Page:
Coronavirus: Did the coronavirus come from space? Expert addresses ‘extraordinary claim’

The novel coronavirus (SARS-CoV-2) has infected more than 210,000 since its discovery last November. Because the virus has never been seen before in humans, there is no known cure and it has killed more than 8,000 people.

Scientists have known of human coronaviruses since the 1960s but only seven have been discovered, including SARS-CoV, MERS-CoV and SARS-CoV-2.

Virologists speculate many more undiscovered strains are carried by wild animals but one scientist has gone even further with his theories.

According to Chandra Wickramasinghe, an astrobiologist at the Buckingham Centre for Astrobiology, the coronavirus came to us from space.

Professor Wickramasinghe has alleged the virus was dispersed over China, the pandemic’s epicentre, when a meteor fell towards Earth in October.


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The astrobiologist told in February: “The sudden outbreak of a new coronavirus is very likely to have a space connection.”

The idea is not novel and is known in astronomy as panspermia – the theory life is being spread across the universe on fast-moving asteroids and comets.

Some scientists even speculate life on Earth was kick-started when a rock carrying the necessary building blocks crashed into our homeworld.

But the “extraordinary” claims about coronavirus have been challenged by another scientist who thinks it would be physically impossible for the virus to survive on a space rock.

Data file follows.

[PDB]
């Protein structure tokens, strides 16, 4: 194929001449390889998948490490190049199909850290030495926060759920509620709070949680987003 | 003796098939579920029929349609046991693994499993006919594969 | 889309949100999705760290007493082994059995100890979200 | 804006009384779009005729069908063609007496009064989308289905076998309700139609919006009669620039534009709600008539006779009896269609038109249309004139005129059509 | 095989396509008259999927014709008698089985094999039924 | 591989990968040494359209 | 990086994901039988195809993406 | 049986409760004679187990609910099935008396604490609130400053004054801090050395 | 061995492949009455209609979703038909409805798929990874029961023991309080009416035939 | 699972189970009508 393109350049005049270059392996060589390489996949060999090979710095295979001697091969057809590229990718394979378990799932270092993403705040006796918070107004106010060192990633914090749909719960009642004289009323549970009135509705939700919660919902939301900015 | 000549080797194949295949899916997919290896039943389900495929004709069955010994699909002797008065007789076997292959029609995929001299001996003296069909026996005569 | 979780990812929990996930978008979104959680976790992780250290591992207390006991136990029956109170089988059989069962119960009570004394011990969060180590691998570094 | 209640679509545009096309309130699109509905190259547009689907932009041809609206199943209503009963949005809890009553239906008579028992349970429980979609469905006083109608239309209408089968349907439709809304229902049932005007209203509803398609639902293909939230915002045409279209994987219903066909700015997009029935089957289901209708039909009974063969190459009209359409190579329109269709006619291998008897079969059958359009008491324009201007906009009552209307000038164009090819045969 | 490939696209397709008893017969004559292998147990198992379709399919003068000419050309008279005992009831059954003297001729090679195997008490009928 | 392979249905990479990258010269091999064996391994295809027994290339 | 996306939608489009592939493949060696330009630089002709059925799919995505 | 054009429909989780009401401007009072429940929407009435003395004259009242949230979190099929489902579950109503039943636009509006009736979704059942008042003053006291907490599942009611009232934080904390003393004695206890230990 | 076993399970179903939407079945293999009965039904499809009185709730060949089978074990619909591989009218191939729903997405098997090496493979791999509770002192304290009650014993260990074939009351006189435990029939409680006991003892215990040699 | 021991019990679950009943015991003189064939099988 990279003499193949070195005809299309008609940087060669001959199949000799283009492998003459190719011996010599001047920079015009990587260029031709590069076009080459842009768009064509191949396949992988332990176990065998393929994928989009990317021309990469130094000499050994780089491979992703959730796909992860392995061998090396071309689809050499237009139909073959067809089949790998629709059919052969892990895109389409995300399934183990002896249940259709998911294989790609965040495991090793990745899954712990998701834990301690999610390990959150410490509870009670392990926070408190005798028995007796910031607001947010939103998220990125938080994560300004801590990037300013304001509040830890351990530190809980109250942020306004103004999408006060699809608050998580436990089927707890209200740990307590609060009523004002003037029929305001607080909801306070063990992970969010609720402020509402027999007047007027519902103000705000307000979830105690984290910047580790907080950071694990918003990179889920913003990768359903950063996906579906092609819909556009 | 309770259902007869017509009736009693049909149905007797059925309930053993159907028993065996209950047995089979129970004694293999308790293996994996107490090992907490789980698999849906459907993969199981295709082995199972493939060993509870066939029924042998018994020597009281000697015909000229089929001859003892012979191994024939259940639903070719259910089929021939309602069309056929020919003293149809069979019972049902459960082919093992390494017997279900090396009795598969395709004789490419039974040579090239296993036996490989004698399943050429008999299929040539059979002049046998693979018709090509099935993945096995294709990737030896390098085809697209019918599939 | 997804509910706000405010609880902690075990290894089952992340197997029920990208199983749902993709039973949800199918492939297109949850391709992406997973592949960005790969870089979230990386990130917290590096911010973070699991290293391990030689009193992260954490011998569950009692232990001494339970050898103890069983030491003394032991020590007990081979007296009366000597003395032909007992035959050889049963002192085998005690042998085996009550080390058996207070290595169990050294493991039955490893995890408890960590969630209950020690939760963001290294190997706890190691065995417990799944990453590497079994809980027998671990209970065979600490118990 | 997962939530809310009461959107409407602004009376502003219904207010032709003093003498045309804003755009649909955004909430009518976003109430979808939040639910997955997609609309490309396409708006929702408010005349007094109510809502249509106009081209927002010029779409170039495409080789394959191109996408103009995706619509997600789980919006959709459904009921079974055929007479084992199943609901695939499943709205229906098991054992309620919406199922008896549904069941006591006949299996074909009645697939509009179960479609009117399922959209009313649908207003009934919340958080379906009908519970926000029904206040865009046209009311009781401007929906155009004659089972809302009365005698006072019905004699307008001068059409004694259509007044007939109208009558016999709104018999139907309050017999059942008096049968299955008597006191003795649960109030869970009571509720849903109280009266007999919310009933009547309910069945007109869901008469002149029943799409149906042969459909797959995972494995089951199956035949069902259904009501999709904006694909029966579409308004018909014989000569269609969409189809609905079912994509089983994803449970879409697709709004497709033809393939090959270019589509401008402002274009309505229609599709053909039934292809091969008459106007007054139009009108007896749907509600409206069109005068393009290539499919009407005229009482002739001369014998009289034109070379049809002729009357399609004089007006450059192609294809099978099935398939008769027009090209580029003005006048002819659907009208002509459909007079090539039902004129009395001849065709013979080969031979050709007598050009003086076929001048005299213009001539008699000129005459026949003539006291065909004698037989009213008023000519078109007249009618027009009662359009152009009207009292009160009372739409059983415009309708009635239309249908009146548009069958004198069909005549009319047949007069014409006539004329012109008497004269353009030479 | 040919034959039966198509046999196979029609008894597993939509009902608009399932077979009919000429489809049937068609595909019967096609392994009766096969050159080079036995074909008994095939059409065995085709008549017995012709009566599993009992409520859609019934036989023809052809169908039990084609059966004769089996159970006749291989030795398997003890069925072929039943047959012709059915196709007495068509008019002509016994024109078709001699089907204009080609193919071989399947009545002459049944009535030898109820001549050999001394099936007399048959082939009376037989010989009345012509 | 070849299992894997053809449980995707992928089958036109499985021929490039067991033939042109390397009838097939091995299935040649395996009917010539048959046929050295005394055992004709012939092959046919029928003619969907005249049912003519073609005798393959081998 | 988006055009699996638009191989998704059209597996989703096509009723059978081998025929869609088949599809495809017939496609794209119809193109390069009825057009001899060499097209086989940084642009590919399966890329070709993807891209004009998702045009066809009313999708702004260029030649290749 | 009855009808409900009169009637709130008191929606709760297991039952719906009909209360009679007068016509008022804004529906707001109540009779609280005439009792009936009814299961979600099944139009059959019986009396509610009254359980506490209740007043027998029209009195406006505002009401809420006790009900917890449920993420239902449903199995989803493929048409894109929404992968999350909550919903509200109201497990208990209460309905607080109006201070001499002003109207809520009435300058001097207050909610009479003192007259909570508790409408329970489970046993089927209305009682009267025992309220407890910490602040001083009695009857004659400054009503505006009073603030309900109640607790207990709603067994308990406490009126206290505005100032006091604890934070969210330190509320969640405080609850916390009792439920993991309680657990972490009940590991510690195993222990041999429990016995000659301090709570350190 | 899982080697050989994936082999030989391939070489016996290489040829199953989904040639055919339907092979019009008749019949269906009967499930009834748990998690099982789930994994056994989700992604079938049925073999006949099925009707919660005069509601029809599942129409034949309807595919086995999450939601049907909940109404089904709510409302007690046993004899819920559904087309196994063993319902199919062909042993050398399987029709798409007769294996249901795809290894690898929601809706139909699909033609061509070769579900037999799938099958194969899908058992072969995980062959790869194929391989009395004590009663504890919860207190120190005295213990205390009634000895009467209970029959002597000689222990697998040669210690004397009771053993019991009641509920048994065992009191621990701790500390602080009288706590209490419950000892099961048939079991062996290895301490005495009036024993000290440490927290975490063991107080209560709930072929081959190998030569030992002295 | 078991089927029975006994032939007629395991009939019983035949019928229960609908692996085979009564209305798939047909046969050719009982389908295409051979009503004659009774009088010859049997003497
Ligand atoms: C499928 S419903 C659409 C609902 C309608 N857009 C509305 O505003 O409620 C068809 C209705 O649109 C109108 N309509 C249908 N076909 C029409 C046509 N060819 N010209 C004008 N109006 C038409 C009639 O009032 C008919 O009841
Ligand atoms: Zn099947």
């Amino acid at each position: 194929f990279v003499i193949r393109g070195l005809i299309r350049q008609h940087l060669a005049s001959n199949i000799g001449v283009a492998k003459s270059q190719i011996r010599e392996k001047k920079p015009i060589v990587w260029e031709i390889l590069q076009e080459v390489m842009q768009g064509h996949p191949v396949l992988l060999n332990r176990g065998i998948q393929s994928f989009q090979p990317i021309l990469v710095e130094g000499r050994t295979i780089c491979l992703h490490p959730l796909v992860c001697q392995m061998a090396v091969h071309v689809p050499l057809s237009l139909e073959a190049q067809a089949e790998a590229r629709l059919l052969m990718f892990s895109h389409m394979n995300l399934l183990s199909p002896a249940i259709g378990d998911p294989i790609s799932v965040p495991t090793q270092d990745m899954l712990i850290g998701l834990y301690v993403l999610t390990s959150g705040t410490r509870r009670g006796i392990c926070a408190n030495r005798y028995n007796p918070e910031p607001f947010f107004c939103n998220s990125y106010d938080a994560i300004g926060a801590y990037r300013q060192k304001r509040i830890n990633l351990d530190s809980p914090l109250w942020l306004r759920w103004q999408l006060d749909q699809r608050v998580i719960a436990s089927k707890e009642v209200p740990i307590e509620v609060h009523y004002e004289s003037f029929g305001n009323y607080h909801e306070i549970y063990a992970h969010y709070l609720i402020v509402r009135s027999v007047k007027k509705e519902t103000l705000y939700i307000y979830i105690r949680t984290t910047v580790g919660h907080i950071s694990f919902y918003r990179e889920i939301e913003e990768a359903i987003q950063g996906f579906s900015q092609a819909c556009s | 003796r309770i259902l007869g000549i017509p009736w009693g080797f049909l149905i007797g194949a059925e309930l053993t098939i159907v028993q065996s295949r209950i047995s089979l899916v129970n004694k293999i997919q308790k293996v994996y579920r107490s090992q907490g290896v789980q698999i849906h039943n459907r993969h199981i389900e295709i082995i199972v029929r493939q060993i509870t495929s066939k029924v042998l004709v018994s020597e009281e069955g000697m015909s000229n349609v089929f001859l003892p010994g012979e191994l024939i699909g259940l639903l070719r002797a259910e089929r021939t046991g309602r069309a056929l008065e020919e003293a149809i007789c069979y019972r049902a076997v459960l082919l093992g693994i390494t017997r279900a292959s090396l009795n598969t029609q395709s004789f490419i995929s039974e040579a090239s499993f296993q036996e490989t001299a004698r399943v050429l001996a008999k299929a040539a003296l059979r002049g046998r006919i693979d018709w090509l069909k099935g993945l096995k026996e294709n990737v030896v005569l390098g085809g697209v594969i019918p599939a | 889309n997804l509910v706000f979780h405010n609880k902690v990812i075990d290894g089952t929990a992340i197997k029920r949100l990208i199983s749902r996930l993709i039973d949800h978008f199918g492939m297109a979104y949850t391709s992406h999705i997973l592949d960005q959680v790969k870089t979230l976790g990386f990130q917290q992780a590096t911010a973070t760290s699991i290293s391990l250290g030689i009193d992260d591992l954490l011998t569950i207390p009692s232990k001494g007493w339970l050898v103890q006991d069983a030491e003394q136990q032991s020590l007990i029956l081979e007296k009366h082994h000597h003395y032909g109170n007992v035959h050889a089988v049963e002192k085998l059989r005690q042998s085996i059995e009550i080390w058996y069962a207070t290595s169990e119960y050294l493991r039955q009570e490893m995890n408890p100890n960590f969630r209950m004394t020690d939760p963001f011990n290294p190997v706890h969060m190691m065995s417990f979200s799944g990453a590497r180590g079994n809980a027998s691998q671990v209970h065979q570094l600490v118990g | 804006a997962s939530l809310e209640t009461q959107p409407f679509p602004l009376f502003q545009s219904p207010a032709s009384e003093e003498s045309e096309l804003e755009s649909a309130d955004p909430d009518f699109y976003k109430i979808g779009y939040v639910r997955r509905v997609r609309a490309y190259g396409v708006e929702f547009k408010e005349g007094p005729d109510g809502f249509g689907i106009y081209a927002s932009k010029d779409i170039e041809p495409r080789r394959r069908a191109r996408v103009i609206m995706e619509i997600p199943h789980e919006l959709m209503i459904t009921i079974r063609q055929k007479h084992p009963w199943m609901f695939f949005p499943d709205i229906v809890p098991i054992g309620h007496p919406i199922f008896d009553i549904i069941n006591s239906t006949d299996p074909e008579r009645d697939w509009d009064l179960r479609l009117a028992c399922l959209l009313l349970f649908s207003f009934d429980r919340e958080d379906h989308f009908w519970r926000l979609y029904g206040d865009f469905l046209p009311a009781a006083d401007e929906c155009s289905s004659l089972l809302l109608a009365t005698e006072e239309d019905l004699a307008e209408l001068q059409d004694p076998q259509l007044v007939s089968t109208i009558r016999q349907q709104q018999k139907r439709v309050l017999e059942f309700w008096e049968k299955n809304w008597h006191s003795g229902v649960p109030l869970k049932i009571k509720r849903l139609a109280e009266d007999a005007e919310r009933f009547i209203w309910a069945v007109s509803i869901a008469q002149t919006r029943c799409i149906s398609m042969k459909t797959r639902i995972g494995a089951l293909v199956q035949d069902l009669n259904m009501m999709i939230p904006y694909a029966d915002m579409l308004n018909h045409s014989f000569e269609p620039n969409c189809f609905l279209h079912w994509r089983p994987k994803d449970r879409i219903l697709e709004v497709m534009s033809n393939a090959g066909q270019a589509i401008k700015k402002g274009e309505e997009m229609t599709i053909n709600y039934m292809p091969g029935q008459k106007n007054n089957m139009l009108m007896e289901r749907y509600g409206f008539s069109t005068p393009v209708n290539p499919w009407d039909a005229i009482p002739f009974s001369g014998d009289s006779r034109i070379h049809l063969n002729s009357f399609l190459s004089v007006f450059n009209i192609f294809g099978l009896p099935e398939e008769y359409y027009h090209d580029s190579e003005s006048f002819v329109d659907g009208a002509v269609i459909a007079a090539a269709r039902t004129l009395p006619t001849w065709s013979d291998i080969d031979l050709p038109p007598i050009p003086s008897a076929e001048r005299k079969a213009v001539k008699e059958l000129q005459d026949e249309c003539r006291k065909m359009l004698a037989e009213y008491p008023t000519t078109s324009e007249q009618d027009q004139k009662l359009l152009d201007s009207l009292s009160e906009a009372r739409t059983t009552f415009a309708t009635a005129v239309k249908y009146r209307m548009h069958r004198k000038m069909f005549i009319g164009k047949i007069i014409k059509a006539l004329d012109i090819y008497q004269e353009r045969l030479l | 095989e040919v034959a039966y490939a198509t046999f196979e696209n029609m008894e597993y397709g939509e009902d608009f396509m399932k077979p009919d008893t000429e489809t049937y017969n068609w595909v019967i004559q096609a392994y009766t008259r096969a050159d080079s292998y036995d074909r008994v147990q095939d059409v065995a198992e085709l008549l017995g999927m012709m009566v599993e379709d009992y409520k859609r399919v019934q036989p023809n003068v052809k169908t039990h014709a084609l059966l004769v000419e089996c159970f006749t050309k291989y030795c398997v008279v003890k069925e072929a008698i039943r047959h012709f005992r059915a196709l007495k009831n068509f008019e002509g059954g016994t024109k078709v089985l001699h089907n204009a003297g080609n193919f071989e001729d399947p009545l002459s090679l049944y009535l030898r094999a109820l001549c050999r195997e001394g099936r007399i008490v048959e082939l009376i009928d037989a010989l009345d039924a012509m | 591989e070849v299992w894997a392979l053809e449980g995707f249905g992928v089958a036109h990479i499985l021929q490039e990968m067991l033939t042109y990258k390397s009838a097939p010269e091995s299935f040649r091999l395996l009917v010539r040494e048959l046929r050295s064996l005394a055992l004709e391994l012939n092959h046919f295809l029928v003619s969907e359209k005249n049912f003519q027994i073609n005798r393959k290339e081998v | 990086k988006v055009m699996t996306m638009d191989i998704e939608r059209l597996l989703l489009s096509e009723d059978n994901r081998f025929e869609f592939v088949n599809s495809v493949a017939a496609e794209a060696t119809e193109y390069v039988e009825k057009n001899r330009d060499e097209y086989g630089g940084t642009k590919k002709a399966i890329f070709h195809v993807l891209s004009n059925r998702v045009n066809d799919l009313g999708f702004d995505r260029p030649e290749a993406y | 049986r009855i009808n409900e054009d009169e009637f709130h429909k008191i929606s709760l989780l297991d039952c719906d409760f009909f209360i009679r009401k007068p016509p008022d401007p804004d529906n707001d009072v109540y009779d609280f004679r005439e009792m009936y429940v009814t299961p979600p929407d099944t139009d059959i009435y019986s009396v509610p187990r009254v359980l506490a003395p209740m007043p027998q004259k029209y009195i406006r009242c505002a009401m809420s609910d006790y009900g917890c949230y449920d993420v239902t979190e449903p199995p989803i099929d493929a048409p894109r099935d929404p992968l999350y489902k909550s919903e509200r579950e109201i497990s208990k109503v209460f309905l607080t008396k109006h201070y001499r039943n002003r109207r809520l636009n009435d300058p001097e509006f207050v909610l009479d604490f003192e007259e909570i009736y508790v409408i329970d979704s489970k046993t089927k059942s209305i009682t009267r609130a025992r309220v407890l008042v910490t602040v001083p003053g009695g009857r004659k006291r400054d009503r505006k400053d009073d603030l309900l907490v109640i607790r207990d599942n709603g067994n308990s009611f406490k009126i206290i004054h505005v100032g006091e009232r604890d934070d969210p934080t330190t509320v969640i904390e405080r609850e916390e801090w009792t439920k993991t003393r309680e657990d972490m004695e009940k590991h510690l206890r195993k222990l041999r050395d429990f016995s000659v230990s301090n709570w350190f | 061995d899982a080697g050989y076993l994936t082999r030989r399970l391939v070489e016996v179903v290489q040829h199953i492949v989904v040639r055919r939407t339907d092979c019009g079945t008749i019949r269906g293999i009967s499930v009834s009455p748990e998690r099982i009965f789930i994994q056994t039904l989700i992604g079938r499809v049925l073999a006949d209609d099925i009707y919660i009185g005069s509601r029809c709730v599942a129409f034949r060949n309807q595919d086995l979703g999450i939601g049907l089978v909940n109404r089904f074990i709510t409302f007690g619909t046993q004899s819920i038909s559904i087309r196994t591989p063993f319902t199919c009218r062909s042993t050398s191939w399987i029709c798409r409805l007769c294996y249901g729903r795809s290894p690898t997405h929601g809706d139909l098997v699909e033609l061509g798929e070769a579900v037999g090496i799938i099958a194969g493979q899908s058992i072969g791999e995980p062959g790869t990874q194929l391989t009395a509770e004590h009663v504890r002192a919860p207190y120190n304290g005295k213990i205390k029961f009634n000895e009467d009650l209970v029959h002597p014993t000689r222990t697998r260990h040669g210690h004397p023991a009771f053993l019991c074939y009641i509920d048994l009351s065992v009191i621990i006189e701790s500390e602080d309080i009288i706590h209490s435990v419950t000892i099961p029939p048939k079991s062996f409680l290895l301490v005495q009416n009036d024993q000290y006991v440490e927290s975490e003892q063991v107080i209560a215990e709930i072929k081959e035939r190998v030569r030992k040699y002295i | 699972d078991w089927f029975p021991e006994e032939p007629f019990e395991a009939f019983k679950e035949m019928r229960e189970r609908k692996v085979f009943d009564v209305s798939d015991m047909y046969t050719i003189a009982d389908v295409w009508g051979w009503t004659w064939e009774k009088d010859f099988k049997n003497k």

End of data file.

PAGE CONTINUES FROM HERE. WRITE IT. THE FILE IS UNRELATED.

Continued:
Astrobiologist Graham Lau, who hosts NASA’s Ask an Astrobiologist series, told the theory is unlikely.

He said: “It’s one of those cases where extraordinary claims require extraordinary evidence.

Extraordinary claims require extraordinary evidence

Graham Lau, astrobiologist

“Even though it’s an interesting idea, we just don’t have any reason to embrace that idea right now.

“I think it’s important for scientists to point out pseudoscientists or bad science.

“If this was real, it’d be great but we just can’t allow ourselves to jump to the feel-good conclusion without doing our due diligence as scientists.”

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Although there is no evidence to suggest the coronavirus came from space, there is a lot to show it originated here on Earth.

Coronaviruses are a family of zoonotic pathogens that affect both humans and animals alike.

Some coronaviruses affect humans but our knowledge of these threats is still limited.

The known human coronaviruses are 229E, NL63, OC43, HKU1, MERS-CoV, SARS-CoV and SARS-CoV-2.

The first four viruses are the most common and commonly infect people around the globe.

The remaining three are much more dangerous and have been known to infect in the past through contact with infected animals.

In 2002, for instance, an outbreak of SARS is believed to have originated in bats and Asian civet cats.

Mr Lau said: “If this thing had some different kind of biomolecule in it that’s different from life as we know it.”

Chinese authorities have recently traced the first SARS-CoV-2 infection on November 17, 2019, to a 55-year-old from Hubei Province.

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